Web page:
iptables -A STATE3 -m recent --name KNOCK3 --remove
iptables -A STATE3 -p tcp --dport 22 -j ACCEPT
iptables -A STATE3 -j STATE0

iptables -A INPUT -m state --state ESTABLISHED,RELATED -j ACCEPT
iptables -A INPUT -s 127.0.0.0/8 -j ACCEPT
iptables -A INPUT -p icmp -j ACCEPT
iptables -A INPUT -p tcp --dport 80 -j ACCEPT

iptables -A INPUT -m recent --name KNOCK3 --rcheck -j STATE3
iptables -A INPUT -m recent --name KNOCK2 --rcheck -j STATE2
iptables -A INPUT -m recent --name KNOCK1 --rcheck -j STATE1
iptables -A INPUT -j STATE0

Testing

The port knock sequence can be sent using any utility capable of transmitting UDP datagrams to specific port numbers. Options include netcat:

#!/bin/sh

echo -n "*" | nc -q1 -u www.example.com 12345
echo -n "*" | nc -q1 -u www.example.com 23456
echo -n "*" | nc -q1 -u www.example.com 34567
ssh www.example.com

and hping3:

#!/bin/sh

hping3 www.example.com --udp -c 1 -p 12345
hping3 www.example.com --udp -c 1 -p 23456
hping3 www.example.com --udp -c 1 -p 34567
ssh www.example.com

Alternatives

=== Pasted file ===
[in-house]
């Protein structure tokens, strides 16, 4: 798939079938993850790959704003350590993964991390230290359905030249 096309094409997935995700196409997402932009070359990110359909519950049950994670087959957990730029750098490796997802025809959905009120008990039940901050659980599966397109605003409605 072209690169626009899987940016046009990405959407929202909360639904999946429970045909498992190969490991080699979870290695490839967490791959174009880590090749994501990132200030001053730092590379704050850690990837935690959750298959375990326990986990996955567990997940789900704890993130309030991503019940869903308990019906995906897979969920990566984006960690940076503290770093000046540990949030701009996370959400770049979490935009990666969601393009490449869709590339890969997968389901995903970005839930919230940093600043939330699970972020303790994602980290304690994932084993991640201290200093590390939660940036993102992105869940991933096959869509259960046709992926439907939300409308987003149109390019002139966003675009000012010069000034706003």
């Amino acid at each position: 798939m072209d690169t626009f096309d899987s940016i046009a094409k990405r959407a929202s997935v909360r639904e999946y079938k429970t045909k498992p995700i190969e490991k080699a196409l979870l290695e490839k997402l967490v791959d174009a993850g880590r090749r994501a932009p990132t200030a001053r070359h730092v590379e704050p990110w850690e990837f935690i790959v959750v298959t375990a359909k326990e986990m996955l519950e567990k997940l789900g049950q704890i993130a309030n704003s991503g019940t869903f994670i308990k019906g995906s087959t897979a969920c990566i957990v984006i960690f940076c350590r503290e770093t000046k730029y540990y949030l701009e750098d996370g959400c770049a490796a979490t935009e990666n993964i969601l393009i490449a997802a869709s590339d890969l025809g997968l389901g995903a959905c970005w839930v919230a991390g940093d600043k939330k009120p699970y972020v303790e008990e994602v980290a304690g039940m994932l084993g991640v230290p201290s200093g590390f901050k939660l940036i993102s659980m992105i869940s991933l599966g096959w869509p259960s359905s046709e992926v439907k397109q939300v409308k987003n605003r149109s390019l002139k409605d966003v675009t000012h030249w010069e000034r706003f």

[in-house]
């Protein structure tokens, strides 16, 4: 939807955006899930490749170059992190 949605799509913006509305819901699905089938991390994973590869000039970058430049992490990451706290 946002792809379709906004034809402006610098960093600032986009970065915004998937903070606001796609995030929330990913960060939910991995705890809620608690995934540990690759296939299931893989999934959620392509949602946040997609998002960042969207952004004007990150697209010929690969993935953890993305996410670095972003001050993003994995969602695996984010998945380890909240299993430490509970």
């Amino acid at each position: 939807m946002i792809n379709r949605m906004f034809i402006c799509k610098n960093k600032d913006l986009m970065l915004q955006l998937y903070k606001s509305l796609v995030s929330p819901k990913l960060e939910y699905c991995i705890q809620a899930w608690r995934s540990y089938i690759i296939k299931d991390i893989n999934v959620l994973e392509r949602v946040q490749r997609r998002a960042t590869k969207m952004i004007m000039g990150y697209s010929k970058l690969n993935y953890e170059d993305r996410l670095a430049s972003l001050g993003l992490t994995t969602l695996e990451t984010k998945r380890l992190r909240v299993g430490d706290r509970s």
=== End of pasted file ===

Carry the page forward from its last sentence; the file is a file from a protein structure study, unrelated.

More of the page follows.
knockd

An alternative to the above method is to use knockd, which is a dedicated and highly configurable port-knock server. The configuration file that it uses is considerably simpler and more readable than the equivalent for iptables because it need only specify what behaviour is required and not how to achieve it. This can be a significant advantage for complex configurations.

Security considerations

As noted above, port knocking provides no protection against an attacker able to monitor traffic between the client and the server. For this reason it should only be used as a supplement to an effective primary authentication mechanism, not as a substitute.

Three knocks allows for approximately 48 bits of entropy, but only if the port numbers are chosen randomly. It would be challenging but not necessarily impossible to execute a remote brute-force attack against a keyspace that large. If greater security is required then options include increasing the number of knocks, or limiting the rate at which inbound UDP datagrams are processed.

Normally a case can be made for rejecting unwanted traffic in order to facilitate troubleshooting, but in this instance that might provide the feedback needed to perform a timing attack. Dropping is therefore recommended, at least for packets of the type used in the port knock sequence.

Port knocking is susceptibile to a denial of service attack against specific client addresses. If this becomes a problem then an immediate remedy is to connect from a different address. It may also be beneficial to enable the --rttl option of the recent module.

Further reading

Tags: firewall | iptables